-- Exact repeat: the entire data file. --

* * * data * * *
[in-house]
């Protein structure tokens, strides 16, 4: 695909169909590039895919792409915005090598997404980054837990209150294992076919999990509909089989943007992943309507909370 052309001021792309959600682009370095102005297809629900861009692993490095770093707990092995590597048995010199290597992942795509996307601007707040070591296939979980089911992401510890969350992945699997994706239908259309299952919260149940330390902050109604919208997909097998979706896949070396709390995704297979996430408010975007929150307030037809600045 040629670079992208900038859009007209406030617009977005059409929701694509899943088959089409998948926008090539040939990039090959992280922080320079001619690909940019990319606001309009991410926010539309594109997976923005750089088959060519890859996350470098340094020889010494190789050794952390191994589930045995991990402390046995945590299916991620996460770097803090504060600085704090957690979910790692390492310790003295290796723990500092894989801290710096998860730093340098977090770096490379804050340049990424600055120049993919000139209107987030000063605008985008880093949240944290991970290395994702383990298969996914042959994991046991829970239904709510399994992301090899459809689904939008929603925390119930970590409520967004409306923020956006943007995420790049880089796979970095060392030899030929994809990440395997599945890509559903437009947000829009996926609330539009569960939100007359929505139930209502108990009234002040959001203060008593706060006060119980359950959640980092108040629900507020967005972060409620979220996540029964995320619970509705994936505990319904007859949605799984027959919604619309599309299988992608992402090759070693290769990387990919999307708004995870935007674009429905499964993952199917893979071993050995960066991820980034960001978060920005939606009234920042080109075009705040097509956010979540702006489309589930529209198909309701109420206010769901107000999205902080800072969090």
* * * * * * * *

[in-house]
């Protein structure tokens, strides 16, 4: 695909169909590039895919792409915005090598997404980054837990209150294992076919999990509909089989943007992943309507909370 052309001021792309959600682009370095102005297809629900861009692993490095770093707990092995590597048995010199290597992942795509996307601007707040070591296939979980089911992401510890969350992945699997994706239908259309299952919260149940330390902050109604919208997909097998979706896949070396709390995704297979996430408010975007929150307030037809600045 040629670079992208900038859009007209406030617009977005059409929701694509899943088959089409998948926008090539040939990039090959992280922080320079001619690909940019990319606001309009991410926010539309594109997976923005750089088959060519890859996350470098340094020889010494190789050794952390191994589930045995991990402390046995945590299916991620996460770097803090504060600085704090957690979910790692390492310790003295290796723990500092894989801290710096998860730093340098977090770096490379804050340049990424600055120049993919000139209107987030000063605008985008880093949240944290991970290395994702383990298969996914042959994991046991829970239904709510399994992301090899459809689904939008929603925390119930970590409520967004409306923020956006943007995420790049880089796979970095060392030899030929994809990440395997599945890509559903437009947000829009996926609330539009569960939100007359929505139930209502108990009234002040959001203060008593706060006060119980359950959640980092108040629900507020967005972060409620979220996540029964995320619970509705994936505990319904007859949605799984027959919604619309599309299988992608992402090759070693290769990387990919999307708004995870935007674009429905499964993952199917893979071993050995960066991820980034960001978060920005939606009234920042080109075009705040097509956010979540702006489309589930529209198909309701109420206010769901107000999205902080800072969090």